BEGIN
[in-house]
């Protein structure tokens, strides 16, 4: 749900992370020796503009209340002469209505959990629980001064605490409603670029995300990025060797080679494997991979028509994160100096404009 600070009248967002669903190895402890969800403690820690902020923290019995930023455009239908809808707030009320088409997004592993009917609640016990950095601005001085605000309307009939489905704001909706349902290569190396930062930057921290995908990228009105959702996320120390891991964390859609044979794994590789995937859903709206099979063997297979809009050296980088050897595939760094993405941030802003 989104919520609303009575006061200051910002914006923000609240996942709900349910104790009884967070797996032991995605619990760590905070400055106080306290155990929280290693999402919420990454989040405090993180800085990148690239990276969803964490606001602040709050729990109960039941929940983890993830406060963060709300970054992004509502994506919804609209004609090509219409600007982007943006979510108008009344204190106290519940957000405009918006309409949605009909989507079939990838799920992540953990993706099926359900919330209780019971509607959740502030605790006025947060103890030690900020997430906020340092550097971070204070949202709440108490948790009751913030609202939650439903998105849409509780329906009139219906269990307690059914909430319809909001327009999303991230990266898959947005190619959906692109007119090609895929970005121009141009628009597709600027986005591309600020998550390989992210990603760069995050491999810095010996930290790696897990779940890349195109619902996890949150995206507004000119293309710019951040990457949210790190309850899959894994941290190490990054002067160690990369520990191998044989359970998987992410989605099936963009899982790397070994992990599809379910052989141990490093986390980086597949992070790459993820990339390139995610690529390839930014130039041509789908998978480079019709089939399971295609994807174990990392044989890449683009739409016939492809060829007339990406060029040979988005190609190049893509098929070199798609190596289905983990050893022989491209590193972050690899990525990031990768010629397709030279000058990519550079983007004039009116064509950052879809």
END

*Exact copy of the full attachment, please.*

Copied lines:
[in-house]
């Protein structure tokens, strides 16, 4: 749900992370020796503009209340002469209505959990629980001064605490409603670029995300990025060797080679494997991979028509994160100096404009 600070009248967002669903190895402890969800403690820690902020923290019995930023455009239908809808707030009320088409997004592993009917609640016990950095601005001085605000309307009939489905704001909706349902290569190396930062930057921290995908990228009105959702996320120390891991964390859609044979794994590789995937859903709206099979063997297979809009050296980088050897595939760094993405941030802003 989104919520609303009575006061200051910002914006923000609240996942709900349910104790009884967070797996032991995605619990760590905070400055106080306290155990929280290693999402919420990454989040405090993180800085990148690239990276969803964490606001602040709050729990109960039941929940983890993830406060963060709300970054992004509502994506919804609209004609090509219409600007982007943006979510108008009344204190106290519940957000405009918006309409949605009909989507079939990838799920992540953990993706099926359900919330209780019971509607959740502030605790006025947060103890030690900020997430906020340092550097971070204070949202709440108490948790009751913030609202939650439903998105849409509780329906009139219906269990307690059914909430319809909001327009999303991230990266898959947005190619959906692109007119090609895929970005121009141009628009597709600027986005591309600020998550390989992210990603760069995050491999810095010996930290790696897990779940890349195109619902996890949150995206507004000119293309710019951040990457949210790190309850899959894994941290190490990054002067160690990369520990191998044989359970998987992410989605099936963009899982790397070994992990599809379910052989141990490093986390980086597949992070790459993820990339390139995610690529390839930014130039041509789908998978480079019709089939399971295609994807174990990392044989890449683009739409016939492809060829007339990406060029040979988005190609190049893509098929070199798609190596289905983990050893022989491209590193972050690899990525990031990768010629397709030279000058990519550079983007004039009116064509950052879809």